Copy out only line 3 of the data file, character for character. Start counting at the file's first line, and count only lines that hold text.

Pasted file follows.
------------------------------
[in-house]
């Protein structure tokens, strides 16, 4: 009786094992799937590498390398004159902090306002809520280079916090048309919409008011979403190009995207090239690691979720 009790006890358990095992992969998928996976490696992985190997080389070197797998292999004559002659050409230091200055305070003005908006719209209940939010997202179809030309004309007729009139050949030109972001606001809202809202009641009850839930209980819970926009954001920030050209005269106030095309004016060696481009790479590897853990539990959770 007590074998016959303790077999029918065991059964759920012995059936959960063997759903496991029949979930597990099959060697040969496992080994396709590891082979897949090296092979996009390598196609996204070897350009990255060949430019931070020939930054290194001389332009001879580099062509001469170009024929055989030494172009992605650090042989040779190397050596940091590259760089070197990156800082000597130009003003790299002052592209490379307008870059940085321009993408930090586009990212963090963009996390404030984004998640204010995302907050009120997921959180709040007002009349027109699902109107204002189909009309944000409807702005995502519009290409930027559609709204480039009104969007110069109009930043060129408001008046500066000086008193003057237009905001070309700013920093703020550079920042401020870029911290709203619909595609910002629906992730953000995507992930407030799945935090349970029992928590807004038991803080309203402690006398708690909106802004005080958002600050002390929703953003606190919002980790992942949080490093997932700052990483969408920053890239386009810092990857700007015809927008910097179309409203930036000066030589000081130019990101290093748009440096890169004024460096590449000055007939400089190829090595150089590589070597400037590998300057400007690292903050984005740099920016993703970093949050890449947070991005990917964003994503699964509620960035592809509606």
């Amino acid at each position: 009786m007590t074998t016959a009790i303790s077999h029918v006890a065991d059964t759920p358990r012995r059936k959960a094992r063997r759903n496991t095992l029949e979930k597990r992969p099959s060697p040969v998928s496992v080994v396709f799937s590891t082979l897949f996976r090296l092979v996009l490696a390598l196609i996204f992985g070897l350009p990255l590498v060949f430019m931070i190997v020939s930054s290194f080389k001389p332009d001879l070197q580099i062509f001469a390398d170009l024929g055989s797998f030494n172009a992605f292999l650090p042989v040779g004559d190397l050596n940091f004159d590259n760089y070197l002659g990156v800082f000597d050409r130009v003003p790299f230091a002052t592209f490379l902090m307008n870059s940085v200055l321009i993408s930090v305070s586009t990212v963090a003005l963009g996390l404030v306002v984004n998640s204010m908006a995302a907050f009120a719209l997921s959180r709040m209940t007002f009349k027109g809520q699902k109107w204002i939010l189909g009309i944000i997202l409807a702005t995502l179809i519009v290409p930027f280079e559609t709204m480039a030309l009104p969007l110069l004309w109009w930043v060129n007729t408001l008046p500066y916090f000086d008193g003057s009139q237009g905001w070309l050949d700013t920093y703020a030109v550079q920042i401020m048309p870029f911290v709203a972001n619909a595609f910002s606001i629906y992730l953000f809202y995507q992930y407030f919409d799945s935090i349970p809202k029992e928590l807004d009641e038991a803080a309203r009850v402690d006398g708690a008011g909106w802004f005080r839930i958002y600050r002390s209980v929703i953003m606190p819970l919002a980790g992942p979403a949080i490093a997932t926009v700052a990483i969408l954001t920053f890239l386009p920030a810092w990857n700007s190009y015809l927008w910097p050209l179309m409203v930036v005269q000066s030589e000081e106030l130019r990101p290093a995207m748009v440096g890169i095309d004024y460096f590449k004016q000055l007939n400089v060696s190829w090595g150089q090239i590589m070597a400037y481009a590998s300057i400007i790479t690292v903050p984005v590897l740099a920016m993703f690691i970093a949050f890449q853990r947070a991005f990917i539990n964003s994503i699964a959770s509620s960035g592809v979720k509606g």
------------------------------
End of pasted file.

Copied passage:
């Amino acid at each position: 009786m007590t074998t016959a009790i303790s077999h029918v006890a065991d059964t759920p358990r012995r059936k959960a094992r063997r759903n496991t095992l029949e979930k597990r992969p099959s060697p040969v998928s496992v080994v396709f799937s590891t082979l897949f996976r090296l092979v996009l490696a390598l196609i996204f992985g070897l350009p990255l590498v060949f430019m931070i190997v020939s930054s290194f080389k001389p332009d001879l070197q580099i062509f001469a390398d170009l024929g055989s797998f030494n172009a992605f292999l650090p042989v040779g004559d190397l050596n940091f004159d590259n760089y070197l002659g990156v800082f000597d050409r130009v003003p790299f230091a002052t592209f490379l902090m307008n870059s940085v200055l321009i993408s930090v305070s586009t990212v963090a003005l963009g996390l404030v306002v984004n998640s204010m908006a995302a907050f009120a719209l997921s959180r709040m209940t007002f009349k027109g809520q699902k109107w204002i939010l189909g009309i944000i997202l409807a702005t995502l179809i519009v290409p930027f280079e559609t709204m480039a030309l009104p969007l110069l004309w109009w930043v060129n007729t408001l008046p500066y916090f000086d008193g003057s009139q237009g905001w070309l050949d700013t920093y703020a030109v550079q920042i401020m048309p870029f911290v709203a972001n619909a595609f910002s606001i629906y992730l953000f809202y995507q992930y407030f919409d799945s935090i349970p809202k029992e928590l807004d009641e038991a803080a309203r009850v402690d006398g708690a008011g909106w802004f005080r839930i958002y600050r002390s209980v929703i953003m606190p819970l919002a980790g992942p979403a949080i490093a997932t926009v700052a990483i969408l954001t920053f890239l386009p920030a810092w990857n700007s190009y015809l927008w910097p050209l179309m409203v930036v005269q000066s030589e000081e106030l130019r990101p290093a995207m748009v440096g890169i095309d004024y460096f590449k004016q000055l007939n400089v060696s190829w090595g150089q090239i590589m070597a400037y481009a590998s300057i400007i790479t690292v903050p984005v590897l740099a920016m993703f690691i970093a949050f890449q853990r947070a991005f990917i539990n964003s994503i699964a959770s509620s960035g592809v979720k509606g």